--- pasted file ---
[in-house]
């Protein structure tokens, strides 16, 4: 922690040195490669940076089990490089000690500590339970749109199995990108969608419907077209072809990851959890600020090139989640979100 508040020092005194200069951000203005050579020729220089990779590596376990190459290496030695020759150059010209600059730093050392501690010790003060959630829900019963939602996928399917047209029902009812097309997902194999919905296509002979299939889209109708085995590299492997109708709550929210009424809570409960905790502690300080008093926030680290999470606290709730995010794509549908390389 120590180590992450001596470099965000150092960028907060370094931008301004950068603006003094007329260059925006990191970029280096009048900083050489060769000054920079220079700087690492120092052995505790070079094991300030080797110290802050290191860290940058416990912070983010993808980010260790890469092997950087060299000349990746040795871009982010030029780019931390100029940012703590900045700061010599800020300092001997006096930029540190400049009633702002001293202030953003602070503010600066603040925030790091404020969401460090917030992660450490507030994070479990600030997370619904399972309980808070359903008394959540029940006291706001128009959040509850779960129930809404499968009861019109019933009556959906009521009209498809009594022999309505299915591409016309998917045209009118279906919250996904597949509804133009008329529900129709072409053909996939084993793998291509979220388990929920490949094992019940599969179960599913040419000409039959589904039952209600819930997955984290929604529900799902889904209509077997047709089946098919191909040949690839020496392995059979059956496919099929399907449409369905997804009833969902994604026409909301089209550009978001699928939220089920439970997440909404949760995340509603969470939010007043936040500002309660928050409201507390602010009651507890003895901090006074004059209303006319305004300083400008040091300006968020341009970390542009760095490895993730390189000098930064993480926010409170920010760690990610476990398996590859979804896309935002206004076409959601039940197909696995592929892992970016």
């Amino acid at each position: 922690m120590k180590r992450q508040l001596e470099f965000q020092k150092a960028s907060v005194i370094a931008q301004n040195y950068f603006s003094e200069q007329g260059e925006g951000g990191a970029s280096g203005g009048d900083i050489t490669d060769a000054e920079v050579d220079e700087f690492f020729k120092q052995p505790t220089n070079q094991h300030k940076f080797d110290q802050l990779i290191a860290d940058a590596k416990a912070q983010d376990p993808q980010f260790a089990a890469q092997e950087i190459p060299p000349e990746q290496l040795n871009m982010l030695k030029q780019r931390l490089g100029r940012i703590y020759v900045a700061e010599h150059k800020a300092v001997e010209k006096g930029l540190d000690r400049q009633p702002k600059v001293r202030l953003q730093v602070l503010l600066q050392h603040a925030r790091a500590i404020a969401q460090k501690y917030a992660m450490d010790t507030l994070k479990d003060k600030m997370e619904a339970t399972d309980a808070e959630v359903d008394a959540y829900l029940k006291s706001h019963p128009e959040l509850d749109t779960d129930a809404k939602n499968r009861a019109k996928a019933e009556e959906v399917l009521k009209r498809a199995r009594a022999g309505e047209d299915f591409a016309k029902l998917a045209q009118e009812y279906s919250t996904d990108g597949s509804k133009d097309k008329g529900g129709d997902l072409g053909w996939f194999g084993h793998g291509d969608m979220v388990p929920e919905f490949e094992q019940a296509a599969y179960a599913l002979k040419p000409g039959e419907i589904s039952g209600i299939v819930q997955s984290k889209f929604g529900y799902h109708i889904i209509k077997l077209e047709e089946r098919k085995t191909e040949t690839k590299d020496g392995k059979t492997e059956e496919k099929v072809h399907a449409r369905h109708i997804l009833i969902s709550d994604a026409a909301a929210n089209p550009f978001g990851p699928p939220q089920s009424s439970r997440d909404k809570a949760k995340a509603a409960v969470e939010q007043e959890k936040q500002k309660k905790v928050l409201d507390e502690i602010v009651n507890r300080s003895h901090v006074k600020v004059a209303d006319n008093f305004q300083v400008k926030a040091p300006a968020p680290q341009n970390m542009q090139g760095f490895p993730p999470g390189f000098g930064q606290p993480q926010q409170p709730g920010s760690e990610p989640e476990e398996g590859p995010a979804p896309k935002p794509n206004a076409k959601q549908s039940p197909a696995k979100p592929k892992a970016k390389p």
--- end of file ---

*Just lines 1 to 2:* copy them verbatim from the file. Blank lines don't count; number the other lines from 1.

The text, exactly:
[in-house]
């Protein structure tokens, strides 16, 4: 922690040195490669940076089990490089000690500590339970749109199995990108969608419907077209072809990851959890600020090139989640979100 508040020092005194200069951000203005050579020729220089990779590596376990190459290496030695020759150059010209600059730093050392501690010790003060959630829900019963939602996928399917047209029902009812097309997902194999919905296509002979299939889209109708085995590299492997109708709550929210009424809570409960905790502690300080008093926030680290999470606290709730995010794509549908390389 120590180590992450001596470099965000150092960028907060370094931008301004950068603006003094007329260059925006990191970029280096009048900083050489060769000054920079220079700087690492120092052995505790070079094991300030080797110290802050290191860290940058416990912070983010993808980010260790890469092997950087060299000349990746040795871009982010030029780019931390100029940012703590900045700061010599800020300092001997006096930029540190400049009633702002001293202030953003602070503010600066603040925030790091404020969401460090917030992660450490507030994070479990600030997370619904399972309980808070359903008394959540029940006291706001128009959040509850779960129930809404499968009861019109019933009556959906009521009209498809009594022999309505299915591409016309998917045209009118279906919250996904597949509804133009008329529900129709072409053909996939084993793998291509979220388990929920490949094992019940599969179960599913040419000409039959589904039952209600819930997955984290929604529900799902889904209509077997047709089946098919191909040949690839020496392995059979059956496919099929399907449409369905997804009833969902994604026409909301089209550009978001699928939220089920439970997440909404949760995340509603969470939010007043936040500002309660928050409201507390602010009651507890003895901090006074004059209303006319305004300083400008040091300006968020341009970390542009760095490895993730390189000098930064993480926010409170920010760690990610476990398996590859979804896309935002206004076409959601039940197909696995592929892992970016």